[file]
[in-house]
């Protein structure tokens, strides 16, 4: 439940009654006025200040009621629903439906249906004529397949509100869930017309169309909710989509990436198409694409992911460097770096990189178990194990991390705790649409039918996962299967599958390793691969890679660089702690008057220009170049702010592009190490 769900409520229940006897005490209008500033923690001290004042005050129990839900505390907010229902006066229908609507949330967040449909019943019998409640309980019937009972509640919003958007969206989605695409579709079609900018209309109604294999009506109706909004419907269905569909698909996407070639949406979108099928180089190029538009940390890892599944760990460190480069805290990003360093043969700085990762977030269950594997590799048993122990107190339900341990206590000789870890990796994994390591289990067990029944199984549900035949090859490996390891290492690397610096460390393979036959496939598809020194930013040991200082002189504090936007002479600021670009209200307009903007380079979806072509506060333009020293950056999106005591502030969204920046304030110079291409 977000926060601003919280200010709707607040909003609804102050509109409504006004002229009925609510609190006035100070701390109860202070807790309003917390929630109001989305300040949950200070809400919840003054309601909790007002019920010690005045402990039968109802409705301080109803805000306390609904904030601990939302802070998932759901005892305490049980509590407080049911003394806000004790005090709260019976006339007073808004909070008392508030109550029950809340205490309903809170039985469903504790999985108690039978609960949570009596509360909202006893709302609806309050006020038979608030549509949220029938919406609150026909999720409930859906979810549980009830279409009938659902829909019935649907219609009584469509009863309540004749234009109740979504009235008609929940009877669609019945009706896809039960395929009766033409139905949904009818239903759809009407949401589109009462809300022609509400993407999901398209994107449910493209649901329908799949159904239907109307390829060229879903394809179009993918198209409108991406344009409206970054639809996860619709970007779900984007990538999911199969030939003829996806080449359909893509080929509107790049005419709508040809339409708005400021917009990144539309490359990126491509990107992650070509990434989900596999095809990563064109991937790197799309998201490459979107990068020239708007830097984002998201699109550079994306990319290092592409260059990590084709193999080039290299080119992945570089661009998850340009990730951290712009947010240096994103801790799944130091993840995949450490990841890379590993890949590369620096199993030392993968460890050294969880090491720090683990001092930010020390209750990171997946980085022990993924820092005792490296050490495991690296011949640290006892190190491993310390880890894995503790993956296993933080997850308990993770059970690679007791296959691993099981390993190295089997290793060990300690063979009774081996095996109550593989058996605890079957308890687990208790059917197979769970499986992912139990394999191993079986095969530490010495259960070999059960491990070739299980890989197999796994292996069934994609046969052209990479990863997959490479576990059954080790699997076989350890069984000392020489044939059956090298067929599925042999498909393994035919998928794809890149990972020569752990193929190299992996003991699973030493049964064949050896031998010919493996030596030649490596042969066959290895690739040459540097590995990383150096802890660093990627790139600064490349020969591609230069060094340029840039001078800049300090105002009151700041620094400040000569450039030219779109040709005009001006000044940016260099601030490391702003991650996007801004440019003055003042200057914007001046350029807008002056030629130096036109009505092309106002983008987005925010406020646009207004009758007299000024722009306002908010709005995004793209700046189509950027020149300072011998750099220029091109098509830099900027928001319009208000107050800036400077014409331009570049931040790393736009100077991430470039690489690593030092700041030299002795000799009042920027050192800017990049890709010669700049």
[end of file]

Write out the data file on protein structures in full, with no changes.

[in-house]
């Protein structure tokens, strides 16, 4: 439940009654006025200040009621629903439906249906004529397949509100869930017309169309909710989509990436198409694409992911460097770096990189178990194990991390705790649409039918996962299967599958390793691969890679660089702690008057220009170049702010592009190490 769900409520229940006897005490209008500033923690001290004042005050129990839900505390907010229902006066229908609507949330967040449909019943019998409640309980019937009972509640919003958007969206989605695409579709079609900018209309109604294999009506109706909004419907269905569909698909996407070639949406979108099928180089190029538009940390890892599944760990460190480069805290990003360093043969700085990762977030269950594997590799048993122990107190339900341990206590000789870890990796994994390591289990067990029944199984549900035949090859490996390891290492690397610096460390393979036959496939598809020194930013040991200082002189504090936007002479600021670009209200307009903007380079979806072509506060333009020293950056999106005591502030969204920046304030110079291409 977000926060601003919280200010709707607040909003609804102050509109409504006004002229009925609510609190006035100070701390109860202070807790309003917390929630109001989305300040949950200070809400919840003054309601909790007002019920010690005045402990039968109802409705301080109803805000306390609904904030601990939302802070998932759901005892305490049980509590407080049911003394806000004790005090709260019976006339007073808004909070008392508030109550029950809340205490309903809170039985469903504790999985108690039978609960949570009596509360909202006893709302609806309050006020038979608030549509949220029938919406609150026909999720409930859906979810549980009830279409009938659902829909019935649907219609009584469509009863309540004749234009109740979504009235008609929940009877669609019945009706896809039960395929009766033409139905949904009818239903759809009407949401589109009462809300022609509400993407999901398209994107449910493209649901329908799949159904239907109307390829060229879903394809179009993918198209409108991406344009409206970054639809996860619709970007779900984007990538999911199969030939003829996806080449359909893509080929509107790049005419709508040809339409708005400021917009990144539309490359990126491509990107992650070509990434989900596999095809990563064109991937790197799309998201490459979107990068020239708007830097984002998201699109550079994306990319290092592409260059990590084709193999080039290299080119992945570089661009998850340009990730951290712009947010240096994103801790799944130091993840995949450490990841890379590993890949590369620096199993030392993968460890050294969880090491720090683990001092930010020390209750990171997946980085022990993924820092005792490296050490495991690296011949640290006892190190491993310390880890894995503790993956296993933080997850308990993770059970690679007791296959691993099981390993190295089997290793060990300690063979009774081996095996109550593989058996605890079957308890687990208790059917197979769970499986992912139990394999191993079986095969530490010495259960070999059960491990070739299980890989197999796994292996069934994609046969052209990479990863997959490479576990059954080790699997076989350890069984000392020489044939059956090298067929599925042999498909393994035919998928794809890149990972020569752990193929190299992996003991699973030493049964064949050896031998010919493996030596030649490596042969066959290895690739040459540097590995990383150096802890660093990627790139600064490349020969591609230069060094340029840039001078800049300090105002009151700041620094400040000569450039030219779109040709005009001006000044940016260099601030490391702003991650996007801004440019003055003042200057914007001046350029807008002056030629130096036109009505092309106002983008987005925010406020646009207004009758007299000024722009306002908010709005995004793209700046189509950027020149300072011998750099220029091109098509830099900027928001319009208000107050800036400077014409331009570049931040790393736009100077991430470039690489690593030092700041030299002795000799009042920027050192800017990049890709010669700049």